See pictures from Kai Diekmann's visit to the growing mega city in Nigeria.
With a career spanning 31 years, German journalist Diekmann visited Nigeria for the first time on May 14, 2017. No, he didn’t come for a big scoop rather he came to share.
Diekmann’s first stop was at the Pulse Nigeria office, where he started the morning watching a live session of 'The Morning Show' in the Pulse studios.
Following this, his adventure continued at Pan Atlantic University where he had a session with the year two Mass Communication students. Here he shared his journey into the world of journalism with them.
“Journalism is not a profession, it’s something you do with every inch of your body,” he told the students.
Diekmann not only connected with the students based on their career aspirations, but also based on how young they were; as he himself was in his teenage years when his curiosity and passion for news kicked in.
During the interactive session with the students, he also shared tips as to how students could approach stories and craft questions that could make headline news.
Being an explore Diekmann did not confine himself to the lounge or walls of the hotel he stayed at on the island, rather that evening he stepped out into the humid air to experience the Lagos nightlife with walk around the Victoria Island axis.
The morning started off with a run around the Island; greeted by women skillfully balancing trays of agege bread on their head.
This was followed by a briefing with Pulse Nigeria’s Editor-in-chief Osagie Alonge.
After learning how Pulse Nigeria has positioned itself as an innovator in the online publishing space in the last five years by reporting the news and telling stories in a multimedia format, next stop was the New Afrika Shrine.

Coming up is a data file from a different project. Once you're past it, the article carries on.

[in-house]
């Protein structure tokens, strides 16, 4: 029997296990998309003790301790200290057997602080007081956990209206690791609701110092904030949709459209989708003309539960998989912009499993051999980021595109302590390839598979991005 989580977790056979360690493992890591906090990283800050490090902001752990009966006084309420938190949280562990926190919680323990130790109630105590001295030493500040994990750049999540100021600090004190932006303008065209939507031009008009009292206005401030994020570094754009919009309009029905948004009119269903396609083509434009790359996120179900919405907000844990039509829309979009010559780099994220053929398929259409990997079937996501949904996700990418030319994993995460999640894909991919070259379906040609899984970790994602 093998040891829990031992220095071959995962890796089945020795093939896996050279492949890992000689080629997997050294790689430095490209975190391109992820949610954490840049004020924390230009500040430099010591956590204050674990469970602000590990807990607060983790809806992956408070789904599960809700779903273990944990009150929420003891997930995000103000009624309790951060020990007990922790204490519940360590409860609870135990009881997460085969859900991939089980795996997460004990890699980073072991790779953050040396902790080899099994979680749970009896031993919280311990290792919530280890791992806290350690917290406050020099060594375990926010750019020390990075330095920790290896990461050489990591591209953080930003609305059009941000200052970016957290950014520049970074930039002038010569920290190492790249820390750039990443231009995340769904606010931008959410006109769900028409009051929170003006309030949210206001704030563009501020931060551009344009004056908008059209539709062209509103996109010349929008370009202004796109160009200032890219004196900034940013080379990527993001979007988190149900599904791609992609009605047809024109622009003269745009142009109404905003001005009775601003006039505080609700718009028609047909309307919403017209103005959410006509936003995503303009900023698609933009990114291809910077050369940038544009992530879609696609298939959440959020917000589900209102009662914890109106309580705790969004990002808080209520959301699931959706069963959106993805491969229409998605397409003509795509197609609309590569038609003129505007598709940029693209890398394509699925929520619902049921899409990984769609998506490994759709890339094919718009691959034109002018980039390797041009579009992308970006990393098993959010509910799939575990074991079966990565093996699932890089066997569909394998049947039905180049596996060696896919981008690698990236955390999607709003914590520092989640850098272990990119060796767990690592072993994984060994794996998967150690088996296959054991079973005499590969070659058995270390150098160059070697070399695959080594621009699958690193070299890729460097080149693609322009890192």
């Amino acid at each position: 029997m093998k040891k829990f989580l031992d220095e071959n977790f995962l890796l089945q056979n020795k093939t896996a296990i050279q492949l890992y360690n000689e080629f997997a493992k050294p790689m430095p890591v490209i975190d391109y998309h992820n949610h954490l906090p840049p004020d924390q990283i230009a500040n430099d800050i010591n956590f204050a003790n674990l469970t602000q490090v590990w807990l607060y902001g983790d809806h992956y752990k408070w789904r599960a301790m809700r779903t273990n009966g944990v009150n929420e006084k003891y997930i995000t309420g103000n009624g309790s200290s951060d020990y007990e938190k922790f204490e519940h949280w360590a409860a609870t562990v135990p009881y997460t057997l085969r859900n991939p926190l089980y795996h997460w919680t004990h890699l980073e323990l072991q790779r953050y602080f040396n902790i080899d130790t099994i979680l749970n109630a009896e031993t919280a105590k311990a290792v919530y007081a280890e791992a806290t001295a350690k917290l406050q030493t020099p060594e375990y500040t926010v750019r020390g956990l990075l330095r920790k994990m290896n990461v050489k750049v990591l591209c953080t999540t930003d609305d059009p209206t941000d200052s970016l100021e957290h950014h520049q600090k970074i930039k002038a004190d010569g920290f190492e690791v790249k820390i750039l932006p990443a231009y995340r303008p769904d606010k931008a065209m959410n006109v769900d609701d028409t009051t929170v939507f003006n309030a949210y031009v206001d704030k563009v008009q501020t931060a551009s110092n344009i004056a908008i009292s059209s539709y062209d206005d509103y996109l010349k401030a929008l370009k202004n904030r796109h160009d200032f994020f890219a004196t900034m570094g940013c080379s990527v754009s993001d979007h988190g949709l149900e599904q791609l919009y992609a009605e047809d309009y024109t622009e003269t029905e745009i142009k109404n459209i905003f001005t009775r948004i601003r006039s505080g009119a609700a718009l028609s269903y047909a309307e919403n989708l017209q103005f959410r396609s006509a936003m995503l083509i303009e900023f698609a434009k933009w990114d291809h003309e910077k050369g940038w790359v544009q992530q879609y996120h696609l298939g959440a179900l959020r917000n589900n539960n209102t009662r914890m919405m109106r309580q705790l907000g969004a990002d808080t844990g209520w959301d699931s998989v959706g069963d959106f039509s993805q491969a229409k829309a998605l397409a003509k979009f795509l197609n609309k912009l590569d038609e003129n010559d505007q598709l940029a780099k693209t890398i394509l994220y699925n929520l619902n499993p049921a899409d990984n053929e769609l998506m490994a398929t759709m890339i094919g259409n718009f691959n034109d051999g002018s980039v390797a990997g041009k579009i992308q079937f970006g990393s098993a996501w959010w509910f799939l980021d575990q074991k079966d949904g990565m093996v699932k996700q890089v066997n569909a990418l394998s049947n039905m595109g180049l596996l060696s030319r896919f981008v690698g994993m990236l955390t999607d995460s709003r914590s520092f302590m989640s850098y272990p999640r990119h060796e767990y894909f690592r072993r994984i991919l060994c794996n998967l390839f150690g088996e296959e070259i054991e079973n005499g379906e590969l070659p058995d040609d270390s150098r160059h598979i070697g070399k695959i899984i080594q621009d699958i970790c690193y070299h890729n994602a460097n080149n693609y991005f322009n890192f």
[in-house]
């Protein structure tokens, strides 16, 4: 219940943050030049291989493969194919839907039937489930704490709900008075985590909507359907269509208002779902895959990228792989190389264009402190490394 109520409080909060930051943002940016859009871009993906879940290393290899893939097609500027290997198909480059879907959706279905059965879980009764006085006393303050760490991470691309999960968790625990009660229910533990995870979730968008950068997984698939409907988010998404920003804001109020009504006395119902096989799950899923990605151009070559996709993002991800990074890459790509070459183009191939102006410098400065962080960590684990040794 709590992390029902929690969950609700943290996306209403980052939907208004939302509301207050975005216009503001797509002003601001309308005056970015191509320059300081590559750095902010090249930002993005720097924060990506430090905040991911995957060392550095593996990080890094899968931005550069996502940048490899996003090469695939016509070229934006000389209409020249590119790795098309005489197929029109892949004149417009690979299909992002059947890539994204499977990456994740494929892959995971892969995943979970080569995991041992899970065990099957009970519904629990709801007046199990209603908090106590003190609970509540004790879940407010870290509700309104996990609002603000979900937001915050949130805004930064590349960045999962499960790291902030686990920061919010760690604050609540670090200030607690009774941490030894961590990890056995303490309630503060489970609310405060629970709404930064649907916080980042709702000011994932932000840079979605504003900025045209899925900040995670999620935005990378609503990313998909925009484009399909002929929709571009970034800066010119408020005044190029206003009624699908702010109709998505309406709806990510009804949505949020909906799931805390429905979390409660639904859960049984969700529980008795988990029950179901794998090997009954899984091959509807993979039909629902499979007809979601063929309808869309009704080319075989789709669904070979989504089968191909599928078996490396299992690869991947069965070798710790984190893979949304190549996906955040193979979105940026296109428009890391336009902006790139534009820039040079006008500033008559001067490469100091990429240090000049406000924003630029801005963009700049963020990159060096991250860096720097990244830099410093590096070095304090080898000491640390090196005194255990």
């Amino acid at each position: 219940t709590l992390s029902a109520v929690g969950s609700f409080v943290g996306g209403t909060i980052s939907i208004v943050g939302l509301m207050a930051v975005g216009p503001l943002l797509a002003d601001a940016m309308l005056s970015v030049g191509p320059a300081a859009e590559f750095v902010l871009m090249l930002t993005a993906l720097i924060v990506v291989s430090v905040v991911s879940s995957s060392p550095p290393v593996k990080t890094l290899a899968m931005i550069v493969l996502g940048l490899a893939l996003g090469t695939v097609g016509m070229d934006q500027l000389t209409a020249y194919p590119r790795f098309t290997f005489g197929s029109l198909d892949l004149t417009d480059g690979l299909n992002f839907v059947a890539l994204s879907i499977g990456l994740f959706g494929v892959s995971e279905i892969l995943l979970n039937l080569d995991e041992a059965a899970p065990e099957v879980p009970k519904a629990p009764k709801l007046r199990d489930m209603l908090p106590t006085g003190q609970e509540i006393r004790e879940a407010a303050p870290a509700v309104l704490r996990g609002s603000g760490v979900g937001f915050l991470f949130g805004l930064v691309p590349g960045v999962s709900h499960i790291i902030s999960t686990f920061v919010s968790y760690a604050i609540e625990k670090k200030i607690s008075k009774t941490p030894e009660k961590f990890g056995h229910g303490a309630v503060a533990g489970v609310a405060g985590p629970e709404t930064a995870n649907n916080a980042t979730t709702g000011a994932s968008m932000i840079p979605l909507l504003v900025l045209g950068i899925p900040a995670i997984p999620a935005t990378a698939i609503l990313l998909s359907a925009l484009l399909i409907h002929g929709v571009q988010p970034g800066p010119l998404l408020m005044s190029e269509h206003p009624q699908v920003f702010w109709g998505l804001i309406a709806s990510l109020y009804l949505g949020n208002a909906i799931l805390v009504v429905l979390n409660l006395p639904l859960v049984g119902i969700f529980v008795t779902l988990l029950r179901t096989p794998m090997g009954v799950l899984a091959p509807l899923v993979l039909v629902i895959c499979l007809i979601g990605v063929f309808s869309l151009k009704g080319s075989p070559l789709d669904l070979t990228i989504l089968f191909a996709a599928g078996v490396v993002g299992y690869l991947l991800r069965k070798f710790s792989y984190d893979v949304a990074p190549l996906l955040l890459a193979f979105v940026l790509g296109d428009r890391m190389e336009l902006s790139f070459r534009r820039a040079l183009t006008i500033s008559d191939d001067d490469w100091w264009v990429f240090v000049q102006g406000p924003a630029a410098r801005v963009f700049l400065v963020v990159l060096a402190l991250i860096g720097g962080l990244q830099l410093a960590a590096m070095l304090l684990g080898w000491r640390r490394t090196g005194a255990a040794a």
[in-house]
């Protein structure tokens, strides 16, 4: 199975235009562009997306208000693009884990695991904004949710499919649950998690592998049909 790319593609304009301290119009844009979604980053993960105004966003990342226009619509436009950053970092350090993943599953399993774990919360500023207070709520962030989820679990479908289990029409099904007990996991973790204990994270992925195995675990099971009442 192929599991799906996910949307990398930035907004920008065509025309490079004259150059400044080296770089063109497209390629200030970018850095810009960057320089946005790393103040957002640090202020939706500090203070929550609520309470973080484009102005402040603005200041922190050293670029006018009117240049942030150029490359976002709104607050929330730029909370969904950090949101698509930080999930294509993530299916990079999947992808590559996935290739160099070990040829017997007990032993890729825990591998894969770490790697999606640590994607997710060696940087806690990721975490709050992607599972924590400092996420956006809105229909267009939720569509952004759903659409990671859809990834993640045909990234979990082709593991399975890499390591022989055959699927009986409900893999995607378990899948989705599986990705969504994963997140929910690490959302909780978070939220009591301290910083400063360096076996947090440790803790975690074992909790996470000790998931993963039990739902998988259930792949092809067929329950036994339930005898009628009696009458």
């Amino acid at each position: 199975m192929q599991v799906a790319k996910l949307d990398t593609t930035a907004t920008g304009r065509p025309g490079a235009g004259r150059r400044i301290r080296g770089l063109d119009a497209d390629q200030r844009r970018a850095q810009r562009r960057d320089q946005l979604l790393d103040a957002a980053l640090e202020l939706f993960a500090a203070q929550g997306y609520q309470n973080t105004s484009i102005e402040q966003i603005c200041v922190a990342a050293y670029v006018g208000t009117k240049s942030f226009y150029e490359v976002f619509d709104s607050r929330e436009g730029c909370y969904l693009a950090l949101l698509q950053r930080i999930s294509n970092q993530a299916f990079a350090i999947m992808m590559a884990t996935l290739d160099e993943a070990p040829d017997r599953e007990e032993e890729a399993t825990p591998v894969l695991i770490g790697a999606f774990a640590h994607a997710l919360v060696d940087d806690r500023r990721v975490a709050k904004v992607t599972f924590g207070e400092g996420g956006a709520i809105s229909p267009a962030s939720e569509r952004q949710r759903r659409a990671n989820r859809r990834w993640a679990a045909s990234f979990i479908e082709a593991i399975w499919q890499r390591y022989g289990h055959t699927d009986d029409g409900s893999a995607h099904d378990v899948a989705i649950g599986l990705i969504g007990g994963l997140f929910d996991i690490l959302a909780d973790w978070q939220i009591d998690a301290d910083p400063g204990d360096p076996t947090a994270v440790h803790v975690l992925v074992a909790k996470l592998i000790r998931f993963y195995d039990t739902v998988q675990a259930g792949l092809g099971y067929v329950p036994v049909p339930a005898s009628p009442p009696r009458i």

On the way there, Diekmann was surprised to see a Volkswagen bus (which had now been turned to a danfo) gearing a sticker with words in German.
Diekmann’s experience at the shrine was a memorable one as he connected with the spirit of Afrobeat through a walk around the shrine viewing pictures and memorabilia of the late Fela Kuti.
Diekmann started his career in an era where newspapers were the most popular way to get the news. He actually began his career writing and publishing the military newspaper while he was serving in the German army.
A lot has changed since when he received his training in journalism at publishing house Axel Springer AG’s journalism school.
The emergence of the digital age saw newsrooms across the world changing the way stories were presented. A few years ago, the BILD newsroom was faced with the need to develop and adapt to this new world of digital media and Diekman was there to champion things.
One of the highlights of the former editor’s trip was his engaging session with the Pulse Nigeria reporters.
A session which many of the Pulse journalists agreed was insightful and inspiring.
After a day in the newsroom, once again, he set out to explore what the city had to offer.
Diekmann didn’t just share his knowledge with students and journalists, he also spoke to tech and digital media experts about “The Digital Publishing Revolution From Europe To Africa” at the Mobile West Africa 2017 conference.
A visit to Lagos is not complete without a visit to the creeks or lagoons. After visiting the Island and the mainland, Diekmann took to Lagos’ popular fishing village Makoko.
Language was not a barrier for the well travelled journalist as he interacted with the locals. He described his experience here as a “Must see!”
After seeing a completely different side of the growing mega city, Diekmann returned to the Island and shared in a tweet how he felt like he was in a contrasting location.
Kai Diekmann’s trip to Lagos left those he interacted with inspired with his work and hoping perhaps he would stay a day longer.